Nutrients 2011, 3(7), 712-724; doi:10.3390/nu3070712
Article

The Effect of Spirulina platensis versus Soybean on Insulin Resistance in HIV-Infected Patients: A Randomized Pilot Study

1 Department of Physiological Sciences and Biochemistry, Faculty of Medicine and Biomedical Sciences, University of Yaounde 1, Melen Street, Cameroon 2 Department of Internal Medicine, Faculty of Medicine and Biomedical Sciences, University of Yaounde 1, Melen Street, Cameroon 3 Antenna Technologies Foundation, Rue de Neuchâtel 29 1201 Geneva, Switzerland 4 PPSAC/KfW/OCEAC, Yaounde, Cameroon
* Author to whom correspondence should be addressed.
Received: 8 May 2011; in revised form: 23 June 2011 / Accepted: 27 June 2011 / Published: 18 July 2011
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Abstract: HIV-infected patients develop abnormalities of glucose metabolism due to the virus and antiretroviral drugs. Spirulina and soybean are nutritional supplements that are cheap, accessible in our community and affect glucose metabolism. We carried out a randomized study to assess the effect of Spirulina platensis versus soybean as a food supplement on HIV/HAART-associated insulin resistance (IR) in 33 insulin-resistant HIV-infected patients. The study lasted for two months at the National Obesity Centre of Cameroon. Insulin resistance was measured using the short insulin tolerance test. Physical activity and diet did not change over the study duration. On-treatment analysis was used to analyze data. The Mann-Whitney U test, the Students T test and the Chi square test were used as appropriate. Curve gradients were analyzed using ANCOVA. Seventeen subjects were randomized to spirulina and 16 to soybean. Each received 19 g of supplement daily. The follow up rate was 65% vs. 100% for spirulina and soybean groups, respectively, and both groups were comparable at baseline. After eight weeks, insulin sensitivity (IS) increased by 224.7% vs. 60% in the spirulina and soybean groups respectively (p < 0.001). One hundred per cent vs. 69% of subjects on spirulina versus soybean, respectively, improved their IS (p = 0.049) with a 1.45 (1.05–2.02) chance of improving insulin sensitivity on spirulina. This pilot study suggests that insulin sensitivity in HIV patients improves more when spirulina rather than soybean is used as a nutritional supplement. Trial registration: ClinicalTrials.gov identifier NCT01141777.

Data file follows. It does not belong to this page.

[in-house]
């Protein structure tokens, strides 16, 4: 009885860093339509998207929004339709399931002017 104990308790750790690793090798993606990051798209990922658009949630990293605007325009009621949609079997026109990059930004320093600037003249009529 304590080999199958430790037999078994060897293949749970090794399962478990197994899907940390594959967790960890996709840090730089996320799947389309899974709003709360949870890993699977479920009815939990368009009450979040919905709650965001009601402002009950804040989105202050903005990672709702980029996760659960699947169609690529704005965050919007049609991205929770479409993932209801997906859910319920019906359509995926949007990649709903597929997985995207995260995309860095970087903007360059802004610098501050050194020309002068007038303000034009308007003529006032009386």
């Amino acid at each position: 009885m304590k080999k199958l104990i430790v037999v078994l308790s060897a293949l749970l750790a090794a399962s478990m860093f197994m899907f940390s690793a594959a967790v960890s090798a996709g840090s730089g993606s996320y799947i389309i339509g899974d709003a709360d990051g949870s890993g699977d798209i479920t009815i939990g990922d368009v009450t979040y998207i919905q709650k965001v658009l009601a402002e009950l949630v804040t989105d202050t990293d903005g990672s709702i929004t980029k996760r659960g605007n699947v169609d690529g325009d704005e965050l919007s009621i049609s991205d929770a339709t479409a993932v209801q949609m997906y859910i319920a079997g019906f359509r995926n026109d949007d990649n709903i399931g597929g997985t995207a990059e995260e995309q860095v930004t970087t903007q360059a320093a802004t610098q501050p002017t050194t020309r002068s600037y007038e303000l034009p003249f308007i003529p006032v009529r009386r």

Keywords: spirulina; soybean; insulin resistance; HIV; HAART

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MDPI and ACS Style

Marcel, A.-K.; Ekali, L.G.; Eugene, S.; Arnold, O.E.; Sandrine, E.D.; Von der Weid, D.; Gbaguidi, E.; Ngogang, J.; Mbanya, J.C. The Effect of Spirulina platensis versus Soybean on Insulin Resistance in HIV-Infected Patients: A Randomized Pilot Study. Nutrients 2011, 3, 712-724.

AMA Style

Marcel A-K, Ekali LG, Eugene S, Arnold OE, Sandrine ED, Von der Weid D, Gbaguidi E, Ngogang J, Mbanya JC. The Effect of Spirulina platensis versus Soybean on Insulin Resistance in HIV-Infected Patients: A Randomized Pilot Study. Nutrients. 2011; 3(7):712-724.

Chicago/Turabian Style

Marcel, Azabji-Kenfack; Ekali, Loni G.; Eugene, Sobngwi; Arnold, Onana E.; Sandrine, Edie D.; Von der Weid, Denis; Gbaguidi, Emmanuel; Ngogang, Jeanne; Mbanya, Jean C. 2011. "The Effect of Spirulina platensis versus Soybean on Insulin Resistance in HIV-Infected Patients: A Randomized Pilot Study." Nutrients 3, no. 7: 712-724.

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